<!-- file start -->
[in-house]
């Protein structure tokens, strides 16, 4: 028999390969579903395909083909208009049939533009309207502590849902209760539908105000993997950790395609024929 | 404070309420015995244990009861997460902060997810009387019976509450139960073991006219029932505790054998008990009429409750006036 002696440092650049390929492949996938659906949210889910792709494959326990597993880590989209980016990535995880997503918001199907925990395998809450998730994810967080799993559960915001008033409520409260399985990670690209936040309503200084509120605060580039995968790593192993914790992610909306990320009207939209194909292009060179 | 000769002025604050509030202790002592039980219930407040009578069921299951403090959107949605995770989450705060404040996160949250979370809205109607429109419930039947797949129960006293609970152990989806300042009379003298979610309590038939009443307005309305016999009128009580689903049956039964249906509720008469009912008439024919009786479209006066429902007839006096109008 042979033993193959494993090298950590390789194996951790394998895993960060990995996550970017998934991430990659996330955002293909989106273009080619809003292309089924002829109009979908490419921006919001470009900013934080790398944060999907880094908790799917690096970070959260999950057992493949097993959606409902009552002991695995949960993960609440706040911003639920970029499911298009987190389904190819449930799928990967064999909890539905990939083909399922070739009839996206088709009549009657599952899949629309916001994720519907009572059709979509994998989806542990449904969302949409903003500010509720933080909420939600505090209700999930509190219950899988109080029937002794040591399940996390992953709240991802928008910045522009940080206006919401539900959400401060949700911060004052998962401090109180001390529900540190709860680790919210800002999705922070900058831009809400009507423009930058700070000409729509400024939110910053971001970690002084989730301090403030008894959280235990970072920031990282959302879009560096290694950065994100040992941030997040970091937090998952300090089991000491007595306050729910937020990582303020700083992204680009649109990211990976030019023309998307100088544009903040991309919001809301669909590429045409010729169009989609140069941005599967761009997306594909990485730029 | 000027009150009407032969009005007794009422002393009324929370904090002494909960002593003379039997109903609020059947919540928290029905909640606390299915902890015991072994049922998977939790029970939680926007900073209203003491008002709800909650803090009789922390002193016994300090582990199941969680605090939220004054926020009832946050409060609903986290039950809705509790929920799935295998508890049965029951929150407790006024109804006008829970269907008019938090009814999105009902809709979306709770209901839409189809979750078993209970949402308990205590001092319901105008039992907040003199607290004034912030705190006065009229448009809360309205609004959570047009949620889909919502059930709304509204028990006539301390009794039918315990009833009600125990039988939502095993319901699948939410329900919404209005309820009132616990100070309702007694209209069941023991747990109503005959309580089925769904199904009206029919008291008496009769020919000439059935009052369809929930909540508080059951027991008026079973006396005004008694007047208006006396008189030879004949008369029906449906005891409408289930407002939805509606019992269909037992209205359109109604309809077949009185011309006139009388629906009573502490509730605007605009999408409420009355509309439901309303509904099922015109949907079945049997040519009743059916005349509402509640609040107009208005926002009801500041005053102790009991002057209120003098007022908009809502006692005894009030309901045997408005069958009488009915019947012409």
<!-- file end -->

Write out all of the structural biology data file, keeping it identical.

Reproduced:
[in-house]
């Protein structure tokens, strides 16, 4: 028999390969579903395909083909208009049939533009309207502590849902209760539908105000993997950790395609024929 | 404070309420015995244990009861997460902060997810009387019976509450139960073991006219029932505790054998008990009429409750006036 002696440092650049390929492949996938659906949210889910792709494959326990597993880590989209980016990535995880997503918001199907925990395998809450998730994810967080799993559960915001008033409520409260399985990670690209936040309503200084509120605060580039995968790593192993914790992610909306990320009207939209194909292009060179 | 000769002025604050509030202790002592039980219930407040009578069921299951403090959107949605995770989450705060404040996160949250979370809205109607429109419930039947797949129960006293609970152990989806300042009379003298979610309590038939009443307005309305016999009128009580689903049956039964249906509720008469009912008439024919009786479209006066429902007839006096109008 042979033993193959494993090298950590390789194996951790394998895993960060990995996550970017998934991430990659996330955002293909989106273009080619809003292309089924002829109009979908490419921006919001470009900013934080790398944060999907880094908790799917690096970070959260999950057992493949097993959606409902009552002991695995949960993960609440706040911003639920970029499911298009987190389904190819449930799928990967064999909890539905990939083909399922070739009839996206088709009549009657599952899949629309916001994720519907009572059709979509994998989806542990449904969302949409903003500010509720933080909420939600505090209700999930509190219950899988109080029937002794040591399940996390992953709240991802928008910045522009940080206006919401539900959400401060949700911060004052998962401090109180001390529900540190709860680790919210800002999705922070900058831009809400009507423009930058700070000409729509400024939110910053971001970690002084989730301090403030008894959280235990970072920031990282959302879009560096290694950065994100040992941030997040970091937090998952300090089991000491007595306050729910937020990582303020700083992204680009649109990211990976030019023309998307100088544009903040991309919001809301669909590429045409010729169009989609140069941005599967761009997306594909990485730029 | 000027009150009407032969009005007794009422002393009324929370904090002494909960002593003379039997109903609020059947919540928290029905909640606390299915902890015991072994049922998977939790029970939680926007900073209203003491008002709800909650803090009789922390002193016994300090582990199941969680605090939220004054926020009832946050409060609903986290039950809705509790929920799935295998508890049965029951929150407790006024109804006008829970269907008019938090009814999105009902809709979306709770209901839409189809979750078993209970949402308990205590001092319901105008039992907040003199607290004034912030705190006065009229448009809360309205609004959570047009949620889909919502059930709304509204028990006539301390009794039918315990009833009600125990039988939502095993319901699948939410329900919404209005309820009132616990100070309702007694209209069941023991747990109503005959309580089925769904199904009206029919008291008496009769020919000439059935009052369809929930909540508080059951027991008026079973006396005004008694007047208006006396008189030879004949008369029906449906005891409408289930407002939805509606019992269909037992209205359109109604309809077949009185011309006139009388629906009573502490509730605007605009999408409420009355509309439901309303509904099922015109949907079945049997040519009743059916005349509402509640609040107009208005926002009801500041005053102790009991002057209120003098007022908009809502006692005894009030309901045997408005069958009488009915019947012409």